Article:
Updated : 12/2012
Common problems for cross-border commuters include:
Social security systems vary widely within Europe.
Find out about the social security system in the country where you are going to work or live and avoid misunderstandings with potentially serious consequences:
Some EU countries do not pay survivor's pensions. If your husband or wife works across the border and you are counting on the possibility of a survivor's pension, check whether they exist in that country.
Entitlements vary between EU countries. For example, you might be entitled to 24 months' unemployment benefits in the country where you work but only 12 months' in the country where you live.
Regarding unemployment benefits, you should pay special attention to:
The amount of benefit you receive may vary greatly when you work in another country. This is especially true for family benefits: some countries have no parental benefits schemes at all.
If you claim an invalidity pension, each country having to pay you an invalidity pension can insist on examining you. It is possible that one country could consider you 70% incapacitated while another country might consider you fit for work.
In many countries, you are entitled to social security benefits only if you have worked for a certain number of years in that country.
The country from which you claim social security benefits must take account of periods you have worked in other EU countries as well - on the same terms as if you had been working there.
Supplementary pensions are retirement, survivors' or invalidity pension schemes designed to supplement or replace statutory state pensions.
Before you sign up for a supplementary pension scheme, you need to check how moving/living abroad will affect your pension rights. If there are any adverse effects, these are illegal under EU law.
If you leave a supplementary pension scheme because you stop being a cross-border commuter, you have the same rights as people who stay in the same country but stop paying contributions — for example because they change jobs.
Fred worked for 8 years in country A for a company which had a generous supplementary pension package.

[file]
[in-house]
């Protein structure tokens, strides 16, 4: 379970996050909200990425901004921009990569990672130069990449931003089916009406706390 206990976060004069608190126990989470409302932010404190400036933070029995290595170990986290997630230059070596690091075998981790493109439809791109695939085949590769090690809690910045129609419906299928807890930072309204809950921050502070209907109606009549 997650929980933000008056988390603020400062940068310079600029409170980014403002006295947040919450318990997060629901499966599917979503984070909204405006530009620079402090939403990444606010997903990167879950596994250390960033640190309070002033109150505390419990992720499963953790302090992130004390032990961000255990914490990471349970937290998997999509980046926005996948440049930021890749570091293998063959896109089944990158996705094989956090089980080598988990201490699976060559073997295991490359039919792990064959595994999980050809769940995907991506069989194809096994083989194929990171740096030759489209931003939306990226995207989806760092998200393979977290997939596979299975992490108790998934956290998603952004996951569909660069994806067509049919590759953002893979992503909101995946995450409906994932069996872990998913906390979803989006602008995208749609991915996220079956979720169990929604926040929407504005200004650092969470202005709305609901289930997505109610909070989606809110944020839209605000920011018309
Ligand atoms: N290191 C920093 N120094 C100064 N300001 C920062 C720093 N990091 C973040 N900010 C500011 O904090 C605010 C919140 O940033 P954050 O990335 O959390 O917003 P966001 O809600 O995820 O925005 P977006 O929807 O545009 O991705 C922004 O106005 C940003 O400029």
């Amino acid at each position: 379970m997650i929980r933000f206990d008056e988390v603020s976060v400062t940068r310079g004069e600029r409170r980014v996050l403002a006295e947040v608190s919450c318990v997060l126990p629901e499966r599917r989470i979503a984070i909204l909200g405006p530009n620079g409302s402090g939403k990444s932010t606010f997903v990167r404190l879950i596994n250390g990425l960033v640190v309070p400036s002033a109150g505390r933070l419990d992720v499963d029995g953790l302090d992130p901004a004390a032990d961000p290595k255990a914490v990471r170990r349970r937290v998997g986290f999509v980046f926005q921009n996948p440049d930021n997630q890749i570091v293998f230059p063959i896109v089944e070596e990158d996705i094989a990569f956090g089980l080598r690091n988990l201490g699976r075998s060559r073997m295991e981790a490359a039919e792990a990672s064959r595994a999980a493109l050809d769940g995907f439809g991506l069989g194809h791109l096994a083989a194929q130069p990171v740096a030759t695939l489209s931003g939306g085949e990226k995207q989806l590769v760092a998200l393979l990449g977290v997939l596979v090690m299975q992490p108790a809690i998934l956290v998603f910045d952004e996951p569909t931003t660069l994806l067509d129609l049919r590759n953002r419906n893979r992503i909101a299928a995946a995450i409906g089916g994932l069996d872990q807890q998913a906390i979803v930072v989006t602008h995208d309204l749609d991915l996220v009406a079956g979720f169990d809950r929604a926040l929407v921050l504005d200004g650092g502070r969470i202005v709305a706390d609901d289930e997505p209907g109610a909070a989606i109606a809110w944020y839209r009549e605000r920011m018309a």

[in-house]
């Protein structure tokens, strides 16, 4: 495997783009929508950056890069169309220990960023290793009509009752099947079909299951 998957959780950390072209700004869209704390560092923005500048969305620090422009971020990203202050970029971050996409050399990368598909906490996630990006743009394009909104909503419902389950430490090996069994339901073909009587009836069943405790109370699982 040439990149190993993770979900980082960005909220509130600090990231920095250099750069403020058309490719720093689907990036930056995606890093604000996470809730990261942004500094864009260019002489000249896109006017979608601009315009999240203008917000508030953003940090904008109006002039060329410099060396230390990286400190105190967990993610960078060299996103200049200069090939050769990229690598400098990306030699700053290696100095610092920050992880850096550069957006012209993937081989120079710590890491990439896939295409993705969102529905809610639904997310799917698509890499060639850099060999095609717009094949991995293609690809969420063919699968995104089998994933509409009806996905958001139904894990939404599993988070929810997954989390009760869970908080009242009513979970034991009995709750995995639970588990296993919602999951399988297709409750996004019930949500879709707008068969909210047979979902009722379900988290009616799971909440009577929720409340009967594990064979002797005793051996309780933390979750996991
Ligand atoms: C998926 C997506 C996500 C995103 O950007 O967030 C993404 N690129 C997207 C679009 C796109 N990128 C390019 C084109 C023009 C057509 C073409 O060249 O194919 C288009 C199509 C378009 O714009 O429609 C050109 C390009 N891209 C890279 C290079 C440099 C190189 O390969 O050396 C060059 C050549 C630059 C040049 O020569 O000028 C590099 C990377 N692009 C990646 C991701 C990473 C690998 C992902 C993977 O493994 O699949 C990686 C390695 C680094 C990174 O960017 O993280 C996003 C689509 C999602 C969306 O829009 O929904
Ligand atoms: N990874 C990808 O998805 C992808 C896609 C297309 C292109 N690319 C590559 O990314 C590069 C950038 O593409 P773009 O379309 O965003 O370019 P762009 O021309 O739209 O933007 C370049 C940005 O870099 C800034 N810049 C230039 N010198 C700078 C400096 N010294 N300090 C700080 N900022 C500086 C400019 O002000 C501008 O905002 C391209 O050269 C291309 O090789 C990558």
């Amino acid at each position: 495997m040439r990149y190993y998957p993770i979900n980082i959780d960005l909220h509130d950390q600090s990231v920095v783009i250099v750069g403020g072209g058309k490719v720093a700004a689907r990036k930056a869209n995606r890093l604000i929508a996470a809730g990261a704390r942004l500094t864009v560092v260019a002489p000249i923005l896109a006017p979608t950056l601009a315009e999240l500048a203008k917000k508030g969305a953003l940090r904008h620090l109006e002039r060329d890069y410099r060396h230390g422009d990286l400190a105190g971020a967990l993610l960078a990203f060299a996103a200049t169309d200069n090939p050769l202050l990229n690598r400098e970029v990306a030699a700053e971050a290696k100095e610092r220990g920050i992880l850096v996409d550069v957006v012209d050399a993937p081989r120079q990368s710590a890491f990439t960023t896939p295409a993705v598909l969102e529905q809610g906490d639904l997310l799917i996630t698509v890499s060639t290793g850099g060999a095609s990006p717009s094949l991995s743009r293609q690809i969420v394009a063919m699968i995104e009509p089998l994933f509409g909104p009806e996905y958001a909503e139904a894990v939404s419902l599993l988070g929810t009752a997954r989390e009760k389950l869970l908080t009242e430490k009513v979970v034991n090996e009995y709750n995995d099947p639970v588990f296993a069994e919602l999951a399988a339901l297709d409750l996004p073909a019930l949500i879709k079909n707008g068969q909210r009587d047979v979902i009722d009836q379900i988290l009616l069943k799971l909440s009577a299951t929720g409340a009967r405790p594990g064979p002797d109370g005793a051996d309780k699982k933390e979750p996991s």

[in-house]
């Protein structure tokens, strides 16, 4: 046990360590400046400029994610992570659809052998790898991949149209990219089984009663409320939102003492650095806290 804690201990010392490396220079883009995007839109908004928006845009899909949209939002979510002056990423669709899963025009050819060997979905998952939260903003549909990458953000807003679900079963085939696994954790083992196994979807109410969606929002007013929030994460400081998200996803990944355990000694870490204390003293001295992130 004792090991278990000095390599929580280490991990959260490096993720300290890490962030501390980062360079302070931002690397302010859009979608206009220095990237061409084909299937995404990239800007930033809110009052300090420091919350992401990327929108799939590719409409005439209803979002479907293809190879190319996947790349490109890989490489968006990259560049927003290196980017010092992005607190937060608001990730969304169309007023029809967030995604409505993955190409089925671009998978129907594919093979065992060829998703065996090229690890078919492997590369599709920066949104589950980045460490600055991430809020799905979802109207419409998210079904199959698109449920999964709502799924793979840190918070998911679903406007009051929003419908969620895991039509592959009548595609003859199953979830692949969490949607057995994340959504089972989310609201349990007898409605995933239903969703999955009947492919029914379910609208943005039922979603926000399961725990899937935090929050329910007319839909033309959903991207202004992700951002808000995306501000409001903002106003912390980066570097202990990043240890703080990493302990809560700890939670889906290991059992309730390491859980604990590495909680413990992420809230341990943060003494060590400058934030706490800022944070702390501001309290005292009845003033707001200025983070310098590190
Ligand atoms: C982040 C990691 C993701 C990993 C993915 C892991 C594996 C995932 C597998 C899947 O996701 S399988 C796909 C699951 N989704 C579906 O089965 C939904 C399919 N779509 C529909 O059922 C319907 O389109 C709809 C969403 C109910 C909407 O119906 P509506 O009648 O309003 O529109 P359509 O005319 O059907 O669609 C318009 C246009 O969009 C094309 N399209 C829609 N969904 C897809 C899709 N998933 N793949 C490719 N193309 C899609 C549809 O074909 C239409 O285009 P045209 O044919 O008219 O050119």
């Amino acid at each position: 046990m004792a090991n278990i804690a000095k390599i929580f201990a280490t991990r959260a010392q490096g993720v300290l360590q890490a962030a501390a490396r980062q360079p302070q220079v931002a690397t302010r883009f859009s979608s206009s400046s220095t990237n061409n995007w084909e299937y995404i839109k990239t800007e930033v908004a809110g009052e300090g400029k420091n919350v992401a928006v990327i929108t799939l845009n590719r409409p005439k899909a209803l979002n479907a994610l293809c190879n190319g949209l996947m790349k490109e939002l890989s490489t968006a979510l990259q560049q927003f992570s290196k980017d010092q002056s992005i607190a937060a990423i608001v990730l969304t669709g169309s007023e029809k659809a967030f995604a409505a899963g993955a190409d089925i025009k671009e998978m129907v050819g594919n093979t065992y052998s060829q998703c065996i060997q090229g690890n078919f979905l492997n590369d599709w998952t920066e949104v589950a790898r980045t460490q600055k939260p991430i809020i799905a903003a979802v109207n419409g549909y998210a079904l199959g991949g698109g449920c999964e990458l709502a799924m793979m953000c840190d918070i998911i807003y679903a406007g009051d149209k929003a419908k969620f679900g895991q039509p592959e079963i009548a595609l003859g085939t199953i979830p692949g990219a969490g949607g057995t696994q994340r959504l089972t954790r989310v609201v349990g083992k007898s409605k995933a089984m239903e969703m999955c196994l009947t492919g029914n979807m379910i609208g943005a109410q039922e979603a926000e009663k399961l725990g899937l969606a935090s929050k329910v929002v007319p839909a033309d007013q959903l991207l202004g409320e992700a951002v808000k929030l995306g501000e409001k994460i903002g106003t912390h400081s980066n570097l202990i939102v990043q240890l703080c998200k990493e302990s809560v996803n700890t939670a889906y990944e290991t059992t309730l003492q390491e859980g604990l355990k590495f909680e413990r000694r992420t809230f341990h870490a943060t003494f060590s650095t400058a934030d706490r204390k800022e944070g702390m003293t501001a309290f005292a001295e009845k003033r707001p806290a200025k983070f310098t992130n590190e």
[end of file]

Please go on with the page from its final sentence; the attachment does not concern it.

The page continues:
He found a job in another country and started working for an employer who also offered a supplementary pension package.
Fred left the supplementary scheme in country A but the insurer told him that his acquired rights would not be preserved if he started working in another country.
Fred contacted a European consumer centre and obtained legal support. In the end, his previous insurer agreed to preserve his contributions in country A.
Pension companies sometimes penalise people who stop working in the country where they contracted their scheme, by refusing to pay pensions, charging additional costs or requiring them to refund interest earned during the saving period.
This is illegal — if it happens to you, you can call the European consumer centres.
In some EU countries, you will have to wait longer to start drawing your pension than in others. Find out in advance, from all the countries where you have worked, what your situation will be if you change the date when you start claiming your pension. If you take one pension earlier than the other, it might affect the amounts you receive.
You can get more advice from the relevant authority in the country where you live and/or in the countries where you worked.
Louise from Austria worked in Germany for 15 years, then worked again in Austria towards the end of her career. When she turned 60, she applied for her pension, as is usual in Austria, but only got a very low one.
At 60, Louise is only entitled to the Austrian part of her pension. She will receive the German part when she turns 65 — the legal retirement age in Germany.
Your employer might want you to open a bank account in your country of employment to pay your salary.